Reserve Bank of Zimbabwe
Reserve Bank Of Zimbawe The Reserve Bank of Zimbabwe (RBZ) is the central bank of Zimbawe. It is located at number 80 Samora Machel Avenue in Harare. It is 120m tall and has approximately 28 floors. It is also regarded as the tallest building in Zimbawe.
The RBZ is remodelled more or less similar to the Bank of Rhodesia and Nyasaland which was established as a central bank for the Federation of Rhodesia and Nyasaland (FRN). It thus has its origins to the central Bank of Rhodesia and Nyasaland. The RBZ was the successor of the Central Currency Board which had the sole prerogative of issuing money and regulating the monetary system of the FRN. Originally, the RBZ was situated in the then Vincent Building (present day Mapondera Building)and it was later moved to the then Bank of Chambers at 76 Samora Machel Avenue in June 1957. The carrying capacity of this building become under threat due to an increase in the operations of the bank as well as the growth of the staff. This prompted the establishment of another building which had the capacity to encompass all these new changes, which saw the relocation of the bank to number 80 Samora Machael Avenue. This building was officially opened on by President Robert Mugabe on 30 May 1996.
Roles and Functions of the RBZ
The RBZ operates in accordance to the dictates of the national constitution. By extension, it is only answerable to the law. It operates under the Reserve Bank Act which mandates it to regulate and or create monetary policies, protect the currency in the interest of balanced and sustainable economic growth as well as regulating the circulation of money. This Act is also remodelled in accordance to the Reserve Bank Act of 1964 which had the same dictates. The Act also stipulates that the RBZ is to be headed by a governor, who is usually appointed by the president on a five year term which is open to an extension.  The governor has the responsibility of governing the day to day operations of the bank as well as issuing out monetary statements to keep the nation abreast in as far as the income of the state is concerned as well as its expenditures. The governor is assisted by two deputies and presently they are Dr. Charity Dhliwayo who was elected as an acting governor after the the tenure of Dr. Gideon Gono's second term in 2013 and Dr. Kufukile Mlambo. The Act also obliges the bank to have a Board of Directors who usual represent the key sector of the economy.
The failures of the RBZ has largely been pinned to have been worse under the stewardship of Gono who was appointed as the central bank's governor from 2003 to 2013. During his tenure, the country's inflation sky-rocketed to unprecedented levels. In 2008, the inflation was peaked at US$500 billion. This literary meant the destruction of the local currency, the Zimbabwean Dollar. Gono's predecessor, Dr. Leonard Tsumba whose termed expired on 30 June 2003 has been distanced from this RBZ predicament though the Zimbabwean economic crisis dates back prior to the appointment of Gono at the helm of the central bank. During Gono's tenure, liquid crunch, which is currently affecting most banks became a wide phenomenon. People were obliged to withdraw an amount which was equivalent to US$5 which was inadequate. However, clean uncirculated notes were readily accessible and available at the parallel market, which was also refered to as the black market, something that began to be pinned on what Gono labelled as money launderers.  The central bank was implicated in devoting itself more in what was referred to as its non-core business such as giving loans to farmers as well as purchasing farming equipment to be distributed to newly resettled farmers. The central government was thus accused of spearheading ZANU PF campaigns.  Gono also thrashed zeros from the local currency thrice during his tenure in a bid to curb the ever growing inflation to no avail however. This saw the introduction of new money denominations, some of which had expiry dates. The adoption of a multi-currency system in 2009 also shows that the RBZ was failing to stabilise the local currency. The RBZ has been widening the use of multi currencies.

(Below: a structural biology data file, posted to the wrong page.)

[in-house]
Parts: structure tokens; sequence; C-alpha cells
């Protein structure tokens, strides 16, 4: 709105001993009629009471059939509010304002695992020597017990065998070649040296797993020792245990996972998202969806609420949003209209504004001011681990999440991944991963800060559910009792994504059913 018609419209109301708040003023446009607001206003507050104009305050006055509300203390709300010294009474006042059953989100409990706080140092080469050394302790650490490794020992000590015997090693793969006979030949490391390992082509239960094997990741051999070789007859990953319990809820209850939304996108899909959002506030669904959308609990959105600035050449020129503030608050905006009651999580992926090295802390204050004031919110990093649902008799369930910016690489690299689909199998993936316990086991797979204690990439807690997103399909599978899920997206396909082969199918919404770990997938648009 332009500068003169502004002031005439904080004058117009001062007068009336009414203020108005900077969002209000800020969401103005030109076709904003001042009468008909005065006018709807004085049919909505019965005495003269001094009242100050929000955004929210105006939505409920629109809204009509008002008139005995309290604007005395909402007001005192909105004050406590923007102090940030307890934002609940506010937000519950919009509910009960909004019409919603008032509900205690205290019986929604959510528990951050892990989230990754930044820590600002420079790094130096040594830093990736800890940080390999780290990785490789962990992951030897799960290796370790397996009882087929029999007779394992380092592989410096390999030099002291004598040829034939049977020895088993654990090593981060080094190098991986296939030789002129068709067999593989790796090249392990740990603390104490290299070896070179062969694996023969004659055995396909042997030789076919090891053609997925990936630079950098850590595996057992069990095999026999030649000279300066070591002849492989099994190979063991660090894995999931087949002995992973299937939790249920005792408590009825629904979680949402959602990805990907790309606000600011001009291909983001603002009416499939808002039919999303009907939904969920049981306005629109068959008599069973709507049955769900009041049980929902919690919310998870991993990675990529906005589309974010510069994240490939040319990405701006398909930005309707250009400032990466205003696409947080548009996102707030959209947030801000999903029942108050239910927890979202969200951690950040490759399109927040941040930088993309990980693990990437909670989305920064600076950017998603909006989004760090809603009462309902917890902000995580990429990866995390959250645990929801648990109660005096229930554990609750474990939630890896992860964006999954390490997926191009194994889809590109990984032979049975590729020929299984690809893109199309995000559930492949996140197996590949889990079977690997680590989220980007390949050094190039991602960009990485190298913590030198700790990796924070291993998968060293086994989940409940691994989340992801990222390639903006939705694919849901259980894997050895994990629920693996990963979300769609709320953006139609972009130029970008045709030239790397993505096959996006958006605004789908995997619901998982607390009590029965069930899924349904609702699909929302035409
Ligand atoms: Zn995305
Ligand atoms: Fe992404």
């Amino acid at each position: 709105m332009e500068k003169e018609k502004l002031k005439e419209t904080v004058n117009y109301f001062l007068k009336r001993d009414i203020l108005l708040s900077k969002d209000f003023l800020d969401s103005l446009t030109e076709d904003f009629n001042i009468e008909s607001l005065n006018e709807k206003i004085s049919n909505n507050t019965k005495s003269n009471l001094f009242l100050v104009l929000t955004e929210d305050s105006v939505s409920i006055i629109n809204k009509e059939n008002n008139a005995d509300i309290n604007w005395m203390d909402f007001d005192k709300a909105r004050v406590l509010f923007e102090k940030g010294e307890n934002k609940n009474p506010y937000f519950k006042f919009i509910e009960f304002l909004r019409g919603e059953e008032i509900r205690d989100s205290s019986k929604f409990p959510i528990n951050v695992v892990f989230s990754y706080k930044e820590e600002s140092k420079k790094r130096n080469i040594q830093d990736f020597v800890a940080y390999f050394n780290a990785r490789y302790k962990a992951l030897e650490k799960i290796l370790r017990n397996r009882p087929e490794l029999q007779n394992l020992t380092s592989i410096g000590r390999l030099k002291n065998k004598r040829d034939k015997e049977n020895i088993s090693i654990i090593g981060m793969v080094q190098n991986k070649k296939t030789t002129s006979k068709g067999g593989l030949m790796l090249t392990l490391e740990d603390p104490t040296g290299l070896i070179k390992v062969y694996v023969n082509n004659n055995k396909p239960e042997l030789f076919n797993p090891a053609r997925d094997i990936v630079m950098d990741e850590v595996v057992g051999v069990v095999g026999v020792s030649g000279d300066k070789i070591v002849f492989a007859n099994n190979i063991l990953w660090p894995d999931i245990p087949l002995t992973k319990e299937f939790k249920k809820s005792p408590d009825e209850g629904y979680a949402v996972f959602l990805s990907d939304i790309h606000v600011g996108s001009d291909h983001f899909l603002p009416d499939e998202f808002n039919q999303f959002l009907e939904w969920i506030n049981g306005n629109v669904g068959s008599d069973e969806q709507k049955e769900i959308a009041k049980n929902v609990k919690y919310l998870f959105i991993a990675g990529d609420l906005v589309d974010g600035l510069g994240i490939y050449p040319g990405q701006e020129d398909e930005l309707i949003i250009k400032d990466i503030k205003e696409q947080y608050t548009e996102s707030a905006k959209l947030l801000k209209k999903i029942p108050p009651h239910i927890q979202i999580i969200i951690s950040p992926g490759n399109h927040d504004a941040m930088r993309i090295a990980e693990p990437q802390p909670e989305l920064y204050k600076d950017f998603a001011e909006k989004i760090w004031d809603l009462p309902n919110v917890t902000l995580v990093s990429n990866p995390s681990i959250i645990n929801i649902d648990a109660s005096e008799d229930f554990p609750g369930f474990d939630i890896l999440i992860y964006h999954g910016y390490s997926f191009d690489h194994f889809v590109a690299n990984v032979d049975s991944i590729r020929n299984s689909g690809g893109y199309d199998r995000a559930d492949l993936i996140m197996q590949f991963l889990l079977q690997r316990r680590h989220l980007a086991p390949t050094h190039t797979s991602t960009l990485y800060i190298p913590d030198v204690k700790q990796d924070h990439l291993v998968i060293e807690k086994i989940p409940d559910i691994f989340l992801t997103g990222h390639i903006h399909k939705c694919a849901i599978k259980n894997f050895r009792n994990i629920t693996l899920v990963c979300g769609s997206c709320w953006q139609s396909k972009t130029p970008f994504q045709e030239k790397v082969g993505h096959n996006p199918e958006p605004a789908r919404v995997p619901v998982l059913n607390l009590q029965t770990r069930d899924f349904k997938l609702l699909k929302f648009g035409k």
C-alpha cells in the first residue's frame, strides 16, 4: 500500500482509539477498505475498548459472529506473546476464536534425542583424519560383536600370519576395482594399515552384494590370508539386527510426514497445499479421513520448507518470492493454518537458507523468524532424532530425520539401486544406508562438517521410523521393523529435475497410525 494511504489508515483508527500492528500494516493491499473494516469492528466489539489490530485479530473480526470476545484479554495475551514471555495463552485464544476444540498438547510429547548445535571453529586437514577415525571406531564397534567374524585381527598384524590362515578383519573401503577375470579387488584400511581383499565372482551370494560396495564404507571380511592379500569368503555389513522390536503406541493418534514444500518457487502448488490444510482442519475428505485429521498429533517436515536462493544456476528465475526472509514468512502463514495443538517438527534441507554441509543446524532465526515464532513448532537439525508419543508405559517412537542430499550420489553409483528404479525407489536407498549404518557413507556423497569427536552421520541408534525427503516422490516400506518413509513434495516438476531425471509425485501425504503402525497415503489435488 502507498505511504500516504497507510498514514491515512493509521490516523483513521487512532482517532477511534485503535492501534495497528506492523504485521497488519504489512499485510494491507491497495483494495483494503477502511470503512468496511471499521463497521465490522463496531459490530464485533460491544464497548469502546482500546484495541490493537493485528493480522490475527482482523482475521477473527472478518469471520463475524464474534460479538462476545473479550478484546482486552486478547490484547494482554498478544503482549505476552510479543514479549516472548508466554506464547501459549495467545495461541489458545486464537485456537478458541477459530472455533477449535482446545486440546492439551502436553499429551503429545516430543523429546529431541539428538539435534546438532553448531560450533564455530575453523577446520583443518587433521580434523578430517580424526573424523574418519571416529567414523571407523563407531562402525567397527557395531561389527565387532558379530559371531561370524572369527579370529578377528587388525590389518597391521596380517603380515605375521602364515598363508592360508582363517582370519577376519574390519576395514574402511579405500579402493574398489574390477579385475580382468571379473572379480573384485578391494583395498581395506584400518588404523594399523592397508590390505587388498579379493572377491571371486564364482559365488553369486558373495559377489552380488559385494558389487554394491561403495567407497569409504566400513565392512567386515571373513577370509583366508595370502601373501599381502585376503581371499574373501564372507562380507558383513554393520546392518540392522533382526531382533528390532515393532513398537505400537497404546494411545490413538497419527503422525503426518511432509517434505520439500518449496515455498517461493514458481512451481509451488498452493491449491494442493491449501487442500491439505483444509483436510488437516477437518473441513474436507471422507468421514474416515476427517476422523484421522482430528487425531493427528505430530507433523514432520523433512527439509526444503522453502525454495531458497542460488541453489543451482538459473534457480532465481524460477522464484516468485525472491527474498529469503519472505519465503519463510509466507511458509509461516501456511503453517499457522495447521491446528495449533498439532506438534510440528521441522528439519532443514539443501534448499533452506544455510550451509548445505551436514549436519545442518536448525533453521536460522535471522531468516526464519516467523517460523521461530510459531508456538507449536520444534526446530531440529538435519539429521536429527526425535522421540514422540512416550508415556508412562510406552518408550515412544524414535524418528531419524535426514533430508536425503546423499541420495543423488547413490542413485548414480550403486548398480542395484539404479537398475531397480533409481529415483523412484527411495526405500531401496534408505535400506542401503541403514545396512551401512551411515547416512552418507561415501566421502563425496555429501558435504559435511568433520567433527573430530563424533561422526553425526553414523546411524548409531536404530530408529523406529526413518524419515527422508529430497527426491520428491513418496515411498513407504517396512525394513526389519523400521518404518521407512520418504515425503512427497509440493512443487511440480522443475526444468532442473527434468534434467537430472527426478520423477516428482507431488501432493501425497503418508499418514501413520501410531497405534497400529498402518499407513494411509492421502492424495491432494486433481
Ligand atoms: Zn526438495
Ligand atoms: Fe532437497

RBZ After the Gono Era
Recently a new governor was appointed by the president who resumed work on 1 May 2014. John Panonetsa Mangudya, an economist and CBZ Holdings Cheif Executive Officer replaced Gono. Several names were linked to this post. Some of the preferred candiadtes were Nyasha Makuvise, former CBZ Chief Executive Officer, Mthuli Ncube, African Development Bank chief ecomonist and Andrew Bvumbe, head of Debt and Aid Management in the Ministry of Finance. Much is expected from the new governor who has a daunting task to ensure that the RBZ gets on its feet by at least sticking to its mandate. The Finance Minister, Patrick Chinamasa presented a gazetted bill in parliament which seeks to provide setllement of certain liabilities incurred by the central bank before December 2008.
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